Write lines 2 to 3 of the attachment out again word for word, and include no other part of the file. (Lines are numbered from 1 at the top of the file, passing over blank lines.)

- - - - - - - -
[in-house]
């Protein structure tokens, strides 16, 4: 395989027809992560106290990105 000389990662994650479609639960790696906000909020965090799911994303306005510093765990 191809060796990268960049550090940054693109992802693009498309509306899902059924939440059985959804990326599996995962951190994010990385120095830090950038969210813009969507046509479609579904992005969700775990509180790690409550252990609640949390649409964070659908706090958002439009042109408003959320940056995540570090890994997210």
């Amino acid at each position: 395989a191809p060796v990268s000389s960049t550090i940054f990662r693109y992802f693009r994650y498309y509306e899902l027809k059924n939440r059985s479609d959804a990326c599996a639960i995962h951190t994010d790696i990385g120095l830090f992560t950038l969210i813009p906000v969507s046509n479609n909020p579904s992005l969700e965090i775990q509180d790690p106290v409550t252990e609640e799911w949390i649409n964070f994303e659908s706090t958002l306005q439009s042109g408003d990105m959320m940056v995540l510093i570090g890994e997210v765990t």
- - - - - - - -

């Protein structure tokens, strides 16, 4: 395989027809992560106290990105 000389990662994650479609639960790696906000909020965090799911994303306005510093765990 191809060796990268960049550090940054693109992802693009498309509306899902059924939440059985959804990326599996995962951190994010990385120095830090950038969210813009969507046509479609579904992005969700775990509180790690409550252990609640949390649409964070659908706090958002439009042109408003959320940056995540570090890994997210």
């Amino acid at each position: 395989a191809p060796v990268s000389s960049t550090i940054f990662r693109y992802f693009r994650y498309y509306e899902l027809k059924n939440r059985s479609d959804a990326c599996a639960i995962h951190t994010d790696i990385g120095l830090f992560t950038l969210i813009p906000v969507s046509n479609n909020p579904s992005l969700e965090i775990q509180d790690p106290v409550t252990e609640e799911w949390i649409n964070f994303e659908s706090t958002l306005q439009s042109g408003d990105m959320m940056v995540l510093i570090g890994e997210v765990t």